Are there other methods to make sparkling wine?
If the traditional method is undoubtedly the best known production method, there are many others. There is the ancestral method, which is also called artisanal or rural. This process consists in stopping the alcoholic fermentation in progress and bottling the wines
. The wines are thus imprisoned with sugar and yeast and finish their fermentation in the bottle. The carbon dioxide formed during this final fermentation in the bottle provides the foam and bubbles when the wine is opened. The second fermentation is not done in the bottle but in a pressurized tank. The wines are then racked and bottled, the gas lost during this stage is compensated by the food carbon dioxide authorized by the specifications. There is also the transfer method. As with the ancestral or traditional method, the second fermentation takes place in the bottle. However, once this stage is completed, the sparkling wines are transferred to a pressure tank where they are filtered, a dosage liqueur is added and then they are transferred to bottles without losing the natural carbon dioxide. The Dioise method is similar to the transfer method except that in this winemaking process, no dosage liquor is added before bottling. There is also a method called "gasification" in which a classic vinification is performed. The wine is then pressurized and gassed with carbon dioxide. Finally, the last known method of elaboration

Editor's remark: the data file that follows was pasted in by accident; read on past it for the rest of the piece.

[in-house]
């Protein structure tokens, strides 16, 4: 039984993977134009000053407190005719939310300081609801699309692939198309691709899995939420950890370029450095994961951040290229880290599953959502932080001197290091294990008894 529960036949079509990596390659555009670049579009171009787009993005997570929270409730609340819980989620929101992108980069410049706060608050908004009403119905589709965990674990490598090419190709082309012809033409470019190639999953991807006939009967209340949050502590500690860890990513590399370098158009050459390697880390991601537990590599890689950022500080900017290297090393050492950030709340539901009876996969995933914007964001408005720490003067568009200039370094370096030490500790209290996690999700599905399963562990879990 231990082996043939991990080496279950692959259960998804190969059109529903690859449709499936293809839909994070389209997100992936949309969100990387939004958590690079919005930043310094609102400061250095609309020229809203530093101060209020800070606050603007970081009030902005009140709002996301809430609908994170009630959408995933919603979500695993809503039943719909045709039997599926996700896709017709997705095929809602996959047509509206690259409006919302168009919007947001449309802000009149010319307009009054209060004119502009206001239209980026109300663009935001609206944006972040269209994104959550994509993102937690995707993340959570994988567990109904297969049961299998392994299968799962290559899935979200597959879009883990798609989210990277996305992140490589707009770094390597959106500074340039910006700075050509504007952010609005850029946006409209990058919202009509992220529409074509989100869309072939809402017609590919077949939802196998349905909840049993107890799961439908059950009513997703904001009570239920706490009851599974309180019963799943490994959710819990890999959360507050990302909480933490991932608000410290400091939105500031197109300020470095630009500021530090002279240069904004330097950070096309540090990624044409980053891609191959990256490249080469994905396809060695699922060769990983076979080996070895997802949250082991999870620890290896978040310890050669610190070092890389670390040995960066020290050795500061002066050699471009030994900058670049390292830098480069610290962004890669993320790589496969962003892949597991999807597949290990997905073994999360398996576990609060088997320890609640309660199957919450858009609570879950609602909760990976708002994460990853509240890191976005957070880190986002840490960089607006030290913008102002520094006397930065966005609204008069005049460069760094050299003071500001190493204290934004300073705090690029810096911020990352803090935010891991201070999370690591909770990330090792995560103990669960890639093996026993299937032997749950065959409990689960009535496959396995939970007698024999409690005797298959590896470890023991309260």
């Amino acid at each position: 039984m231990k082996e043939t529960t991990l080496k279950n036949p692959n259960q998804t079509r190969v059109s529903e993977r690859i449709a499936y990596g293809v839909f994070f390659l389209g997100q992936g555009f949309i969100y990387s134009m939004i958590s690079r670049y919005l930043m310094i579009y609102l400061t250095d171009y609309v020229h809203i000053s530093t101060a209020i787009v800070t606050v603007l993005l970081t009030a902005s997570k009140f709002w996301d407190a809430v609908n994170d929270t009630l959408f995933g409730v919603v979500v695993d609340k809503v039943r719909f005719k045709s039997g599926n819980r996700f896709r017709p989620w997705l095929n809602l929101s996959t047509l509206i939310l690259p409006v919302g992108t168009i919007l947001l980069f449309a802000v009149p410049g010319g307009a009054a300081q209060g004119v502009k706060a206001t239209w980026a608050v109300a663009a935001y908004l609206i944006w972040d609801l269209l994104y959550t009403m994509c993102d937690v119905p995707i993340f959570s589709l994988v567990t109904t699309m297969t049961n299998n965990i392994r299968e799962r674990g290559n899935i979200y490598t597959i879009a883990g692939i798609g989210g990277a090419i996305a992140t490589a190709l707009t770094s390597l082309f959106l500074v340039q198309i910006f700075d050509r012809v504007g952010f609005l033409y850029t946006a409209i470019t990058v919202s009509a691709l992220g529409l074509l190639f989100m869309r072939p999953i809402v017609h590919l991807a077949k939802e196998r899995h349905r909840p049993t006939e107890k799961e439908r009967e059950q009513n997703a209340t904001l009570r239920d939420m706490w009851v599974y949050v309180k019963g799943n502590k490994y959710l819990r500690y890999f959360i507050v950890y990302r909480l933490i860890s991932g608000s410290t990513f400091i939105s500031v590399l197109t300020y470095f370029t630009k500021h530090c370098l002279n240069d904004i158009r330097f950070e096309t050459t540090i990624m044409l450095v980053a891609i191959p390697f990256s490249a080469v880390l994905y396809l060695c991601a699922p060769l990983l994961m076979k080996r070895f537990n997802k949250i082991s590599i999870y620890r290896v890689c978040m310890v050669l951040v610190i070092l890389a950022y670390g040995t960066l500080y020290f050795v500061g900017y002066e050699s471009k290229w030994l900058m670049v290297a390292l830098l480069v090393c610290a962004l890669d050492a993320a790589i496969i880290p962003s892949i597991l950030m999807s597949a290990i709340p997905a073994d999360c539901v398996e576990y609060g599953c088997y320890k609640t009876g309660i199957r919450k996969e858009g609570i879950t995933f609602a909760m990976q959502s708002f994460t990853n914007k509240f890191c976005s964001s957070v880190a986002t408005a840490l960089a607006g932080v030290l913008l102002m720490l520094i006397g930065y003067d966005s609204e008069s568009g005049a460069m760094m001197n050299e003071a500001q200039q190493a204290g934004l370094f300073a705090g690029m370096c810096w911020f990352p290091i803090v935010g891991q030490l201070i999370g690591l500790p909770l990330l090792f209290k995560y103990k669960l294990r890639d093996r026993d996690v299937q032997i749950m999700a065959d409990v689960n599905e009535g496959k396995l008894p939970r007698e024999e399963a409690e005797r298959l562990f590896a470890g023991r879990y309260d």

is the continuous method. This is a wine made in a series of vessels
that takes the wine from a so-called still state to a sparkling state.
Can we make our own sparkling wine at home?
Although, as the old saying goes, "nothing is impossible in life", producing your own sparkling wine is a difficult, if not unattainable, task. Why is this so? First of all, in order for it to be profitable, one must be able to produce a sufficient quantity of bottles; however, in order to produce in large quantities, it requires equipment, space, energy, all of which represents a cost that is far from negligible. Secondly, the theoretical knowledge aspect must be taken into account. Understanding the manufacturing process is one thing, putting it into practice is another. Performing the right operations at the right time, having the right gesture, knowing and recognizing the qualities and defects of the wine to obtain the best possible product, all this is learned over time and experience. Creating your own sparkling wine is even more difficult, because the steps involved in the elaboration of the foam are more technical and require know-how, passed down from generation to generation.
You now know a little more about sparkling wine and its elaboration methods. All that remains is for you to enjoy the many wines in this category. Champagne is perhaps one of the best known ambassadors for this type of wine, but you can also find superb value for money in crémants, and in Italy, with prosecco and in particular the extra-dry cuvée from the Setteanime estate.